|Project by KerwinLumpkins||posted 09-10-2015 04:35 PM||5307 views||11 times favorited||12 comments|
I’m just getting a start in woodworking, at least seriously. I knew I needed a good bench, with good heft and solid work holding. Like many others, the Roubo bench captured my attention and admiration. I considered traveling to Connecticut and building one as part of a class with Chris Schwartz and then figuring out how to ship to Denver, but that was in late summer so I decided to get cracking on my own. I knew I had a lot to learn, and many mistakes to make, so I decided to make them on a cheaper and simpler design. Enter Stumpy Nubs and his Old Timey Workshop Video’s design for a Roubo Bench using 2×6 lumber. I bought some better grade fir from Lowe’s, let it dry for about 5 weeks while I was out of town on business and then tucked in starting 2nd week of June.
The Roubo bench project was a great excuse to buy a jointer/planer combo tool (Jet’s JJP-12HH) which I love. Fantastic machine. My first experience with a jointer and I’ll never look back.
Stumpy’s take on Roubo’s bench uses a laminate approach for the bench top and takes advantage of laminated approach for the legs as well to create the distinctive double tenon. Stumpy recommends buying a cheap Harbor Freight plane and modifying it into a scrub plane to speed up surfacing the top. I could have done that, but instead saw an opportunity to buy a nice Lie-Nielsen scrub plane and use that. I love that thing. Takes off wood fast and makes a neat looking finish that I’ll remember for later. But I finished off the top with a #6 plane, about 4 hours of work with the planes. About 90 hours for the project overall.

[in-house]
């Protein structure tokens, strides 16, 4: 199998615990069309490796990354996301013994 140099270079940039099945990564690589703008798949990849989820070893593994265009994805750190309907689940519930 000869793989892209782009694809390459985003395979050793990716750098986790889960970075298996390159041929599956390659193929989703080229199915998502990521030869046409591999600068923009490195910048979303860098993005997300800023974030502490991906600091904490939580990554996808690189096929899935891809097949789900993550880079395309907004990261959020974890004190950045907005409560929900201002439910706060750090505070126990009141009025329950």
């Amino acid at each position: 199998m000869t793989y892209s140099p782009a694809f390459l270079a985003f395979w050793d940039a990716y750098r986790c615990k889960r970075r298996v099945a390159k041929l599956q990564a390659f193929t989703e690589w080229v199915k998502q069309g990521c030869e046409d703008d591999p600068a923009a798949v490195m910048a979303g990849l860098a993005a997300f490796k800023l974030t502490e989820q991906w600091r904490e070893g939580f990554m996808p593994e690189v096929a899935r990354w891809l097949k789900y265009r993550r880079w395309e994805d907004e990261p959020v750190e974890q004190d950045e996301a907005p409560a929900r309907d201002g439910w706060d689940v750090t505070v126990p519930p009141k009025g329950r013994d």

I went with a leg vise, using a wooden screw from Lake Erie Toolworks, and a 9 inch quick release end vise from Rockler. Plenty of 3/4” round bench dog holes and a sprinkling of square dog holes. I made the square bench dogs with some cherry to get a contrasting look. I made a quick set of drawers out of some scrap plywood to store my planes, saws, layout tools, and chisels. I made some fixtures inside the drawers to organize all of that stuff so it wouldn’t be a big jumble.
I was right. I had a lot to learn. And I made a bunch of mistakes, but she came out pretty good. Some gaps on the double tenons regrettably. I know that I’ll make another workbench in the years to come, but this one was a great start. Next project is a Moxon vise so I can get cracking on dovetails.